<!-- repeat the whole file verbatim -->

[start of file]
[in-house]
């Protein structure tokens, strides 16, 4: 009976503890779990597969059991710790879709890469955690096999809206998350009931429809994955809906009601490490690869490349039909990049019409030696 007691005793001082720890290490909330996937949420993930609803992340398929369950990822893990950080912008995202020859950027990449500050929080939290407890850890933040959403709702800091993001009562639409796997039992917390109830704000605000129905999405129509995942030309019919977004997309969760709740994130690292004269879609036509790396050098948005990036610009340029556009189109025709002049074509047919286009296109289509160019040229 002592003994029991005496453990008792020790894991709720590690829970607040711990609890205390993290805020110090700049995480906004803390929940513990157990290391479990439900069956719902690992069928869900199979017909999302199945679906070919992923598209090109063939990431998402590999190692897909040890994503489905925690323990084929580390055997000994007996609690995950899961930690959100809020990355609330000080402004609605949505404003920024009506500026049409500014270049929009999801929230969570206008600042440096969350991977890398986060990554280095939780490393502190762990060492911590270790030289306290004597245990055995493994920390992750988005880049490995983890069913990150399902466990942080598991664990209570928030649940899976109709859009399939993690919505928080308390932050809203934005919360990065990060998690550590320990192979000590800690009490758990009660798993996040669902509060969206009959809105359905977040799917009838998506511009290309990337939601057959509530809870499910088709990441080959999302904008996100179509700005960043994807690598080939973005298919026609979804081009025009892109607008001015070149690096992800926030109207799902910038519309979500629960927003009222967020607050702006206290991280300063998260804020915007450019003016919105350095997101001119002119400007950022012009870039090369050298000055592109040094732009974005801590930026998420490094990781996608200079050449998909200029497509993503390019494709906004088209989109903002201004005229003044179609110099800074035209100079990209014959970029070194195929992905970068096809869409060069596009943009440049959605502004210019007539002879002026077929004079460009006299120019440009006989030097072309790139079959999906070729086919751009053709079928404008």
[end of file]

[in-house]
């Protein structure tokens, strides 16, 4: 009976503890779990597969059991710790879709890469955690096999809206998350009931429809994955809906009601490490690869490349039909990049019409030696 007691005793001082720890290490909330996937949420993930609803992340398929369950990822893990950080912008995202020859950027990449500050929080939290407890850890933040959403709702800091993001009562639409796997039992917390109830704000605000129905999405129509995942030309019919977004997309969760709740994130690292004269879609036509790396050098948005990036610009340029556009189109025709002049074509047919286009296109289509160019040229 002592003994029991005496453990008792020790894991709720590690829970607040711990609890205390993290805020110090700049995480906004803390929940513990157990290391479990439900069956719902690992069928869900199979017909999302199945679906070919992923598209090109063939990431998402590999190692897909040890994503489905925690323990084929580390055997000994007996609690995950899961930690959100809020990355609330000080402004609605949505404003920024009506500026049409500014270049929009999801929230969570206008600042440096969350991977890398986060990554280095939780490393502190762990060492911590270790030289306290004597245990055995493994920390992750988005880049490995983890069913990150399902466990942080598991664990209570928030649940899976109709859009399939993690919505928080308390932050809203934005919360990065990060998690550590320990192979000590800690009490758990009660798993996040669902509060969206009959809105359905977040799917009838998506511009290309990337939601057959509530809870499910088709990441080959999302904008996100179509700005960043994807690598080939973005298919026609979804081009025009892109607008001015070149690096992800926030109207799902910038519309979500629960927003009222967020607050702006206290991280300063998260804020915007450019003016919105350095997101001119002119400007950022012009870039090369050298000055592109040094732009974005801590930026998420490094990781996608200079050449998909200029497509993503390019494709906004088209989109903002201004005229003044179609110099800074035209100079990209014959970029070194195929992905970068096809869409060069596009943009440049959605502004210019007539002879002026077929004079460009006299120019440009006989030097072309790139079959999906070729086919751009053709079928404008």